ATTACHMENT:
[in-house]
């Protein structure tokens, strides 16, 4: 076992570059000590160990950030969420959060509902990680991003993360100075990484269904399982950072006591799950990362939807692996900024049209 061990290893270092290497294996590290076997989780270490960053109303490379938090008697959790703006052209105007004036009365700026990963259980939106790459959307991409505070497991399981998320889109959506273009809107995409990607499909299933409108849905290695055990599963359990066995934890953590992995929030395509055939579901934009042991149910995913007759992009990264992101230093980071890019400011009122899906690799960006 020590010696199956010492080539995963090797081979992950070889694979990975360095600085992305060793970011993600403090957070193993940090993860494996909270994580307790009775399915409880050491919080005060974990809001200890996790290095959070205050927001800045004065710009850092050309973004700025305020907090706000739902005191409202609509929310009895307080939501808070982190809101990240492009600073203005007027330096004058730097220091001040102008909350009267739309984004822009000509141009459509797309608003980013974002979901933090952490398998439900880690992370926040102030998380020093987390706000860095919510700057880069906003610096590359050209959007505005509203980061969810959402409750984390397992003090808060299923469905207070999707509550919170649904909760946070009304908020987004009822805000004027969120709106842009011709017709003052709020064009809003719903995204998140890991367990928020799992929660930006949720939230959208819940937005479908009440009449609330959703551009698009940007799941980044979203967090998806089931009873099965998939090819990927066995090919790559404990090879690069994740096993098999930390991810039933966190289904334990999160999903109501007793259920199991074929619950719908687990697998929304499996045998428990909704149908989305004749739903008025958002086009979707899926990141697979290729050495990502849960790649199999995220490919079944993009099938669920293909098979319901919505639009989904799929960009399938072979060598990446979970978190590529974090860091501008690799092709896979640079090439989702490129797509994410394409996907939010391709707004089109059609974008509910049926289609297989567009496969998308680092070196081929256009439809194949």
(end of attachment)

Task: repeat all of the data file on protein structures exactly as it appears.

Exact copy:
[in-house]
């Protein structure tokens, strides 16, 4: 076992570059000590160990950030969420959060509902990680991003993360100075990484269904399982950072006591799950990362939807692996900024049209 061990290893270092290497294996590290076997989780270490960053109303490379938090008697959790703006052209105007004036009365700026990963259980939106790459959307991409505070497991399981998320889109959506273009809107995409990607499909299933409108849905290695055990599963359990066995934890953590992995929030395509055939579901934009042991149910995913007759992009990264992101230093980071890019400011009122899906690799960006 020590010696199956010492080539995963090797081979992950070889694979990975360095600085992305060793970011993600403090957070193993940090993860494996909270994580307790009775399915409880050491919080005060974990809001200890996790290095959070205050927001800045004065710009850092050309973004700025305020907090706000739902005191409202609509929310009895307080939501808070982190809101990240492009600073203005007027330096004058730097220091001040102008909350009267739309984004822009000509141009459509797309608003980013974002979901933090952490398998439900880690992370926040102030998380020093987390706000860095919510700057880069906003610096590359050209959007505005509203980061969810959402409750984390397992003090808060299923469905207070999707509550919170649904909760946070009304908020987004009822805000004027969120709106842009011709017709003052709020064009809003719903995204998140890991367990928020799992929660930006949720939230959208819940937005479908009440009449609330959703551009698009940007799941980044979203967090998806089931009873099965998939090819990927066995090919790559404990090879690069994740096993098999930390991810039933966190289904334990999160999903109501007793259920199991074929619950719908687990697998929304499996045998428990909704149908989305004749739903008025958002086009979707899926990141697979290729050495990502849960790649199999995220490919079944993009099938669920293909098979319901919505639009989904799929960009399938072979060598990446979970978190590529974090860091501008690799092709896979640079090439989702490129797509994410394409996907939010391709707004089109059609974008509910049926289609297989567009496969998308680092070196081929256009439809194949």